Arrieta threw 59 pitches, 40 for strikes, but no changeups. That was his plan.
"That was one of the points of emphasis going in," Arrieta said of his efficient outing. "Establish the fastball, sinker, moving in to righties especially. I threw some good breaking balls and stayed away from the changeup today to focus primarily on the cutter and the curveball, and they were both good."
The curve was sharp, and that's encouraging for Arrieta, who will be one of the Cubs' top three starters.
"I was able to use [the curve] early in the count for early strikes and to set up a couple counts later in the game, third, fourth inning," he said. "I think I got one, maybe three on swings and misses. That's what I was looking for today, and just keeping the fastball down in the zone, and both of those areas were pretty crisp."
It isn't that Arrieta is abandoning the change.
"I wasn't sure how long I was going to go today," he said. "Last time out, [it was] two innings, and it's tough to get it all in. That's why I eliminated it today. We went that direction."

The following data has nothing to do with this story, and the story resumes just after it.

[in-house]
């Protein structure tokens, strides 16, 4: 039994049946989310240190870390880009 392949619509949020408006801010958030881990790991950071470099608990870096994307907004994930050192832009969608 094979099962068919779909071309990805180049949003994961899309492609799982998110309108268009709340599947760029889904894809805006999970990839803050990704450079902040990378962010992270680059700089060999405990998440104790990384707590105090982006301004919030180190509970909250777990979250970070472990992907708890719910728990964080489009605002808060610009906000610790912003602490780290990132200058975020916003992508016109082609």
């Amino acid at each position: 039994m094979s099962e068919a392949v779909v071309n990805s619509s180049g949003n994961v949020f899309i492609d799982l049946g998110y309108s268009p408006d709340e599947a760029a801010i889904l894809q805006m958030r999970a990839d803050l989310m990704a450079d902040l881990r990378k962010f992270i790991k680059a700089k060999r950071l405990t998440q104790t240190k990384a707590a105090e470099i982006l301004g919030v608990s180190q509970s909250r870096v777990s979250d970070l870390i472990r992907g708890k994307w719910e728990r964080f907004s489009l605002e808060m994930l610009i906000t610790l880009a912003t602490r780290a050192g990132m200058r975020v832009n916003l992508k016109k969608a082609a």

The A's took advantage of an error to score against Arrieta in the first. Craig Gentry singled to lead off and moved up on a throwing error by shortstop Addison Russell, who was cut off by third baseman Tommy La Stella as he ran for the ball. Gentry then scored on Max Muncy's single.
Carrie Muskat is a reporter for MLB.com. She writes a blog, Muskat Ramblings, and you can follow her on Twitter @CarrieMuskat. This story was not subject to the approval of Major League Baseball or its clubs.